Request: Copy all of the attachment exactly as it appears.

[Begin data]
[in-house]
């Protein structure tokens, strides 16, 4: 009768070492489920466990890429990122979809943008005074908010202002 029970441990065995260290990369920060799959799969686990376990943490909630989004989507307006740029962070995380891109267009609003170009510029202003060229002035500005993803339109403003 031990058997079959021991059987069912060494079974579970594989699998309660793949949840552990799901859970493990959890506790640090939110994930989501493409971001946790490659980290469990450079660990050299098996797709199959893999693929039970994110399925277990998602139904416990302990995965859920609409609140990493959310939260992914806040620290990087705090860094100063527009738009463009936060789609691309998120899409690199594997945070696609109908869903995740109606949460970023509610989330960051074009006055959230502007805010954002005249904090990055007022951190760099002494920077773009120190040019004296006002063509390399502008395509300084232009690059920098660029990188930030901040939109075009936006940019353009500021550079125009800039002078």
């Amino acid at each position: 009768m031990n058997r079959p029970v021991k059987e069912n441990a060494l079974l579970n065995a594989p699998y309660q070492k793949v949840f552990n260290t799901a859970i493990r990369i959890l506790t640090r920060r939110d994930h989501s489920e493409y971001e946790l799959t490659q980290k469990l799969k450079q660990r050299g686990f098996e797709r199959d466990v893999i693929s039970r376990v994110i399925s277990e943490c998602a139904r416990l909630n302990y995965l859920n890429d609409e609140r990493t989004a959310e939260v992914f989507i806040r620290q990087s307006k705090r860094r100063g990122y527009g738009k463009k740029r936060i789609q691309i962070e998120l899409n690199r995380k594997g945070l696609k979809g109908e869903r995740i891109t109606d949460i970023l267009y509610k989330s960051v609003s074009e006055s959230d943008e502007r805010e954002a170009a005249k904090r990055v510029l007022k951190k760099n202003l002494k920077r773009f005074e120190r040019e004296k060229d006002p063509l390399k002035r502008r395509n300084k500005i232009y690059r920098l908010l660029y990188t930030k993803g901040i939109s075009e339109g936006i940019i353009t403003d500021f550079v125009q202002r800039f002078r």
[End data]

[in-house]
């Protein structure tokens, strides 16, 4: 009768070492489920466990890429990122979809943008005074908010202002 029970441990065995260290990369920060799959799969686990376990943490909630989004989507307006740029962070995380891109267009609003170009510029202003060229002035500005993803339109403003 031990058997079959021991059987069912060494079974579970594989699998309660793949949840552990799901859970493990959890506790640090939110994930989501493409971001946790490659980290469990450079660990050299098996797709199959893999693929039970994110399925277990998602139904416990302990995965859920609409609140990493959310939260992914806040620290990087705090860094100063527009738009463009936060789609691309998120899409690199594997945070696609109908869903995740109606949460970023509610989330960051074009006055959230502007805010954002005249904090990055007022951190760099002494920077773009120190040019004296006002063509390399502008395509300084232009690059920098660029990188930030901040939109075009936006940019353009500021550079125009800039002078």
């Amino acid at each position: 009768m031990n058997r079959p029970v021991k059987e069912n441990a060494l079974l579970n065995a594989p699998y309660q070492k793949v949840f552990n260290t799901a859970i493990r990369i959890l506790t640090r920060r939110d994930h989501s489920e493409y971001e946790l799959t490659q980290k469990l799969k450079q660990r050299g686990f098996e797709r199959d466990v893999i693929s039970r376990v994110i399925s277990e943490c998602a139904r416990l909630n302990y995965l859920n890429d609409e609140r990493t989004a959310e939260v992914f989507i806040r620290q990087s307006k705090r860094r100063g990122y527009g738009k463009k740029r936060i789609q691309i962070e998120l899409n690199r995380k594997g945070l696609k979809g109908e869903r995740i891109t109606d949460i970023l267009y509610k989330s960051v609003s074009e006055s959230d943008e502007r805010e954002a170009a005249k904090r990055v510029l007022k951190k760099n202003l002494k920077r773009f005074e120190r040019e004296k060229d006002p063509l390399k002035r502008r395509n300084k500005i232009y690059r920098l908010l660029y990188t930030k993803g901040i939109s075009e339109g936006i940019i353009t403003d500021f550079v125009q202002r800039f002078r």